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What Is Pretrial Detention?

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  • Written By: Mary McMahon
  • Edited By: O. Wallace
  • Last Modified Date: 13 July 2014
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Pretrial detention is a form of detention in which someone is kept detained in a government facility while she or he awaits legal proceedings such as a trial. People in detention are usually held in jails instead of prisons, or are held in specialized pretrial detention facilities. These prisoners are not guilty of any crime and they are not treated as offenders, although they are deprived of their freedom and usually have their activities restricted while they are in detention for security reasons.

There are two reasons why someone may be held in pretrial detention. The first reason is an inability to afford bail. Sometimes bail is set too high for someone to afford or a bail bondsperson will not underwrite a bond to allow someone to be free on bail. In these situations, people must remain in detention because they cannot put up the bail to be released. This reason for remaining in detention is common for many undocumented immigrants, who may have trouble contacting family members and friends to request assistance with bail.

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The second reason is a denial of bail. Bail can be denied to accused prisoners for any number of reasons, ranging from concerns about their safety if they are released to a belief that the prisoner is a flight risk and will not return for legal proceedings. In these cases, the judge usually explains why the prisoner cannot be freed on bail and the prisoner's attorney may make a counter argument in an attempt to secure a release on bail.

People in pretrial detention are awaiting legal proceedings. They are periodically removed from detention for hearings and other events related to their cases, and are also taken to court for the trial itself. They also have the right to access an attorney and to meet privately. Some facilities also have law libraries which prisoners can use while researching their cases so that they can learn more about the process of law and the specifics of their own cases.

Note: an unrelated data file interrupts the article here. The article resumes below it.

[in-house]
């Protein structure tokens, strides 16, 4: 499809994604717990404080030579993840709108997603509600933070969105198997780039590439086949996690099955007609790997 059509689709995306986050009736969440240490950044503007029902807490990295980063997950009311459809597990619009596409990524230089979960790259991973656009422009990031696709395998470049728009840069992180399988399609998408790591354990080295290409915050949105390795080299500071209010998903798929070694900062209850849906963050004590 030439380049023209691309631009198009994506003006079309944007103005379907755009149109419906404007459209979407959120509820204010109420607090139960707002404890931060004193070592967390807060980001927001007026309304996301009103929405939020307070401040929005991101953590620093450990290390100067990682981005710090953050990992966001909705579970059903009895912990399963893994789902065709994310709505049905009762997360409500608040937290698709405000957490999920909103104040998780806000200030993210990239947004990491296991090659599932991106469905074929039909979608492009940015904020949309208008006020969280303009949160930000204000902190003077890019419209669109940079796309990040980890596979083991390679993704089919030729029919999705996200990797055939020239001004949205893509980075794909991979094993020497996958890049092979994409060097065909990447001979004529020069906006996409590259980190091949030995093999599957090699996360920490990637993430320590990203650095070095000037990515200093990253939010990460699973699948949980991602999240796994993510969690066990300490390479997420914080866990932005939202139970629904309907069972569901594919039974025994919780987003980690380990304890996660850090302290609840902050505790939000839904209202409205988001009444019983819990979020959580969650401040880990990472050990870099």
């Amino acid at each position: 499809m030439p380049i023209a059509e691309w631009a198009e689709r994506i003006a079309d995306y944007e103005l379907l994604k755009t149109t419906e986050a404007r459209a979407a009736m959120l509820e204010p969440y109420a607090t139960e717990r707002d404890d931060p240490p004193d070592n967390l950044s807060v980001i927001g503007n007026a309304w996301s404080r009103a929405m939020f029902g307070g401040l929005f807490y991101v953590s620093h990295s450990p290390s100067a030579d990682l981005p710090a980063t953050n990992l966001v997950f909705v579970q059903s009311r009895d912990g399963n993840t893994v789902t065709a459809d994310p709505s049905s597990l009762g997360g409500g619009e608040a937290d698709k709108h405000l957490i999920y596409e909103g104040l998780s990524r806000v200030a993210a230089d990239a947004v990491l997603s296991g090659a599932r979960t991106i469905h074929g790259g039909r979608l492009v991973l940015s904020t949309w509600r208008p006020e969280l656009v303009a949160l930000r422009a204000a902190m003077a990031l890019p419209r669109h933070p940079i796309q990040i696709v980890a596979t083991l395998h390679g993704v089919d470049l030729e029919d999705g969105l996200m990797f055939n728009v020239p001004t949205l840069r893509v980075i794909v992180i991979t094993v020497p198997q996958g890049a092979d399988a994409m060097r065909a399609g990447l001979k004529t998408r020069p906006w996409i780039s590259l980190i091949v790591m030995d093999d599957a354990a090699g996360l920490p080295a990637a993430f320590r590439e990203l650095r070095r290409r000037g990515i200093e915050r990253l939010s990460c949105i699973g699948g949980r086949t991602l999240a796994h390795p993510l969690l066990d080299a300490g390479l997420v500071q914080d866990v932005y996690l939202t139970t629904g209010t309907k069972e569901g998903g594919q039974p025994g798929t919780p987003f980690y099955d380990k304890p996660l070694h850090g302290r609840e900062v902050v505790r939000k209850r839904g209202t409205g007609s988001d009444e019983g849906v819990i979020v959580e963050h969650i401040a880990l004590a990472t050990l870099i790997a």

Globally, pretrial detention is a very contentious issue. In some nations, the number of people in detention awaiting legal proceedings is greater than the number of people who have have actually been convicted and sentenced to prison. Pretrial detention contributes significantly to prison overcrowding in nations where numerous people await hearings, and people can wait for years for legal proceedings to begin. Some governments have been accused of using pretrial detention to effectively imprison people indefinitely without trial.

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Discuss this Article

sunnySkys
Post 5

From what I understand, people are denied bail and forced to become detention inmates for various reasons. Like the article said, it might be to protect them or because they're a flight risk. But sometimes it's to protect the community from the accused, or if the person is standing trial for a certain crime.

For example, I know in some jurisdictions if you're accused of something like murder, you will be denied bail. This makes complete sense to me, since murder is a pretty serious crime!

starrynight
Post 4

@ceilingcat - So what are you suggesting? We just let everyone out on some kind of pretrial probation rather than incarcerating them? I don't know about that. Or do you think we should do away with bail altogether?

Paying bail at least gives people the incentive to show up for their trial. In most places, as long as you show up for the trial, you get your bail money back. But if you don't show, you forfeit the money. So that's a pretty good incentive to show up!

However, if we did away with bail, most people would probably run away before standing trial.

ceilingcat
Post 3

I think the whole concept of pretrial jail is very discriminatory to people of lower socioeconomic status. Most affluent people have the money and connections with which to post bail, or the ability to secure a bail bond.

However, most poor people don't have adequate resources, making them much more likely to sit in jail waiting for their trial. It can takes weeks for the proceedings to be completed, so if the person is innocent they're pretty much being punished with incarceration just because they are poor.

Even though pretrial detention facilities are supposedly "nicer" than regular jails and prisons, I'm not sure I buy that either.

anon183429
Post 2

Yes excellent post! This helped me generate ideals for a couple of paragraphs.

anon133232
Post 1

thank you for this great article. it helps with my school assignment!

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